facebook icon twitter icon youtube icon

Mike Pearson '10

Upholding His Dad's Legacy


When Mark Pearson died in June of a heart attack, the condolences poured in from throughout the state. Everyone from Iowa Gov. Terry Branstad to Iowa farmers and state fair lovers offered words of comfort.

After all, the popular 54-year-old Pearson had been the longtime host of Iowa Public Television’s “Market to Market” show and WHO Radio’s “The Big Show,” in addition to hosting Iowa State Fair programs each year.

People immediately wondered who could possibly replace him on the “Market to Market” show? Who would understand Iowa and the role of agriculture as well?

How about Pearson’s son, Mike, a 2010 Simpson College graduate?

“I was really flattered when they asked,” Mike Pearson says. “I was kind of blown away. I hadn’t really considered it.”

The more he thought about it, the more he realized that the show “is kind of the closest thing we have to a family business. Dad had a stock brokerage office, but really the family business was talking to farmers about agriculture. The opportunity to continue that was just too good to pass up.”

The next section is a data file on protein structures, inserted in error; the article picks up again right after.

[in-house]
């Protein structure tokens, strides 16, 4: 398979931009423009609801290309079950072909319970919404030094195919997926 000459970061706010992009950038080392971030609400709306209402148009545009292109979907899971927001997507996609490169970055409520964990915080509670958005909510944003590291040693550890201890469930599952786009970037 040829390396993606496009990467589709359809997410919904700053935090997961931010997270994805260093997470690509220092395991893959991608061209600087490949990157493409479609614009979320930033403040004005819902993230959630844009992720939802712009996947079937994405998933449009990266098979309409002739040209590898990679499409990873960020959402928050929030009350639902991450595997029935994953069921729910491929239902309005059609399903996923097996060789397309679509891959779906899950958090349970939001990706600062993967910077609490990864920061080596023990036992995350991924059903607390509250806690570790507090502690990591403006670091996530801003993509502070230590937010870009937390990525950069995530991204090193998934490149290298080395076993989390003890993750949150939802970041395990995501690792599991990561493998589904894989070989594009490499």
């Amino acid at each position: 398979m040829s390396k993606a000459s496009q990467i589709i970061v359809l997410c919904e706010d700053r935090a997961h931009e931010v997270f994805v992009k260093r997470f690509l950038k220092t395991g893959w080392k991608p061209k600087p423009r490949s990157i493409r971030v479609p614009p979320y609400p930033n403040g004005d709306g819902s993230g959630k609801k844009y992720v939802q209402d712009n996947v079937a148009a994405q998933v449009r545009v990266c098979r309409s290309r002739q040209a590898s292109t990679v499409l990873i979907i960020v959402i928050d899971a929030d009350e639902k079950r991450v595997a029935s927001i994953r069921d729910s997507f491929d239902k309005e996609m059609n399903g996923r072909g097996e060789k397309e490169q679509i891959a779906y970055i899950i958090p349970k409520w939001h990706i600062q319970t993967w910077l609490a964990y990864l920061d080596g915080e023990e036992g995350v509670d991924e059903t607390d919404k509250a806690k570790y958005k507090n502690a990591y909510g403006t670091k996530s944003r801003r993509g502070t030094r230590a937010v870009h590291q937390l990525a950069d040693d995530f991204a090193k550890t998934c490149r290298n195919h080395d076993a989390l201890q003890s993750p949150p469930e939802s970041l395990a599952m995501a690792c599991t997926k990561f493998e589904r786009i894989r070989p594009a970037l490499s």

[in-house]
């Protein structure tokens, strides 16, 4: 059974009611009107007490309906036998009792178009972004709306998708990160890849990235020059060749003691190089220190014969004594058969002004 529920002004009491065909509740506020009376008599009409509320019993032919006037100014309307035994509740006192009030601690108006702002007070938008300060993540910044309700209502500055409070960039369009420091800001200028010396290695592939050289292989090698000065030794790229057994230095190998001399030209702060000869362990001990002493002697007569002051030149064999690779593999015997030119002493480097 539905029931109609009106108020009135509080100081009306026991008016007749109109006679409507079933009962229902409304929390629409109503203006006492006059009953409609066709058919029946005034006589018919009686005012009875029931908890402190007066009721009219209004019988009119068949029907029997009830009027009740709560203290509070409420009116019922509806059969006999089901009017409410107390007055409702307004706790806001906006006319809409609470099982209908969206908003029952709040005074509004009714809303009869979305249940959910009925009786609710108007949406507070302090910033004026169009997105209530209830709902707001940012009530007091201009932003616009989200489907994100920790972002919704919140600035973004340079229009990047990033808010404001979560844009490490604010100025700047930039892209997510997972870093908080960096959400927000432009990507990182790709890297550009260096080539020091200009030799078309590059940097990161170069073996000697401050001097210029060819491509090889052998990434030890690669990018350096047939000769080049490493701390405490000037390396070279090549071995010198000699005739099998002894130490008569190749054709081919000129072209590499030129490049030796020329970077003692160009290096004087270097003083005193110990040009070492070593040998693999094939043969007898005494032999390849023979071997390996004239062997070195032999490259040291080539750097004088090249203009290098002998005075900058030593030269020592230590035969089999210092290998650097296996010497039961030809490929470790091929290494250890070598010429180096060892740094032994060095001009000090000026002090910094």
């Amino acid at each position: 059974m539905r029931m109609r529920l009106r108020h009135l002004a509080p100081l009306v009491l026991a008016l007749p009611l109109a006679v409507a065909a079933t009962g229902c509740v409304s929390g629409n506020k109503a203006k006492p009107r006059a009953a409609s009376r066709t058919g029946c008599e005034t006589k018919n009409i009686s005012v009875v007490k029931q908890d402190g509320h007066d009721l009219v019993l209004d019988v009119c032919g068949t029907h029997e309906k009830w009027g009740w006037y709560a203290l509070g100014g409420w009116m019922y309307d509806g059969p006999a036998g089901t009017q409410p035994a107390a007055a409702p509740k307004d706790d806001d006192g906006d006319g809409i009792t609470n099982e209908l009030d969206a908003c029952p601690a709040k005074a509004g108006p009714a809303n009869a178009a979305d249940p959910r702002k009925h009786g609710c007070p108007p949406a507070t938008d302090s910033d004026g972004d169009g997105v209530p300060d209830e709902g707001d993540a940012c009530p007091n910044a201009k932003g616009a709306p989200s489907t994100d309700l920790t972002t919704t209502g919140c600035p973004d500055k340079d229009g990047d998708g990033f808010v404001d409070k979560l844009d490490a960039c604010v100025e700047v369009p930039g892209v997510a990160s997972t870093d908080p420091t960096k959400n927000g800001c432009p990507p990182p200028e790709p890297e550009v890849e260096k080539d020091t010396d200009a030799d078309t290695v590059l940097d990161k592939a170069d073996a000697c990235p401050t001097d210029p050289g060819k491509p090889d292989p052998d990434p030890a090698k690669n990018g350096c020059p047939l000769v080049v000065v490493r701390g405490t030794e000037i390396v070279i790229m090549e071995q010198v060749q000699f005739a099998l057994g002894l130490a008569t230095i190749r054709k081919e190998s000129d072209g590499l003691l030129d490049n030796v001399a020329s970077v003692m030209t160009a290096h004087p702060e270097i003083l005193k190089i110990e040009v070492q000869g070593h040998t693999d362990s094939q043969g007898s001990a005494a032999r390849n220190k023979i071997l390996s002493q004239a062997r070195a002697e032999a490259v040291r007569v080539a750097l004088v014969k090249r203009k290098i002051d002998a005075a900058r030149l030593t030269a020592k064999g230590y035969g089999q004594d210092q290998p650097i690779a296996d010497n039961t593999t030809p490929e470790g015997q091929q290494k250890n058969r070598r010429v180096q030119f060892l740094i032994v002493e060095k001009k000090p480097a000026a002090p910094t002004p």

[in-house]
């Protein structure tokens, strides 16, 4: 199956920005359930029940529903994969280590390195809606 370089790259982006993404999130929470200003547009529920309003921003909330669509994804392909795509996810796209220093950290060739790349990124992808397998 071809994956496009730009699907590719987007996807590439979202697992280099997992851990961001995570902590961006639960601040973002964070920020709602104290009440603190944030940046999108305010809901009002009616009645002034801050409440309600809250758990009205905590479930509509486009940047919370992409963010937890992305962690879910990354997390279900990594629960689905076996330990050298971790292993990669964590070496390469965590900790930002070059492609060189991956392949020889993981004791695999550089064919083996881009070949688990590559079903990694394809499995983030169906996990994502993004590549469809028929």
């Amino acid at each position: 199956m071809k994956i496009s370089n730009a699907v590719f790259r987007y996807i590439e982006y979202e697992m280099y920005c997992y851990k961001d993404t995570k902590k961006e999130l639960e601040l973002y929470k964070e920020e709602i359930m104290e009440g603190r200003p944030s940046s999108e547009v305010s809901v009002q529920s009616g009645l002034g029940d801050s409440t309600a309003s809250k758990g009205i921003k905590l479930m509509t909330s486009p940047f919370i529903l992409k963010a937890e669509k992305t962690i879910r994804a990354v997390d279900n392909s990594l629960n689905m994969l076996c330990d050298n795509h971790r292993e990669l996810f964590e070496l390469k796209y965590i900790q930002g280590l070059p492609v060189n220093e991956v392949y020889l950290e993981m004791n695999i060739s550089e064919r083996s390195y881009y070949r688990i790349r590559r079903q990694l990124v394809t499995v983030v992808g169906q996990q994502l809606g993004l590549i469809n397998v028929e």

John Nichols, executive producer of the “Market to Market” series, told the Des Moines Register that Pearson has “substantial knowledge of farming and a keen understanding of rural issues.”

He received that education while representing the sixth generation of Pearsons to farm. Mike grew up on the family farm south of Winterset in East Peru.

“That’s where I got my hands-on farm experience,” he says.

He worked for WOI radio in the farm market department from 2005 to 2007, “and that was a nice introduction to the grain and futures market.”

He then returned to school, majoring in history at Simpson.

“I would say going to Simpson helped me a lot,” he says. “The things you learn as a history major is how to ask questions and how to interpret things. That’s all the futures market is, interpreting what effect the weather in the Ukraine is going to have on crop prices here. It certainly helped me in that regard.”

There are some aspects to the job for which college did not prepare him.

“It was sort of hard to read the Teleprompter at first,” he says. “But the folks at Iowa Public Television have made it as easy as possible.”

When he’s not on the air, Pearson works as an agriculture, commercial and mortgage lender for Lincoln Savings Bank in Grinnell. He lives there with his wife, Heidi.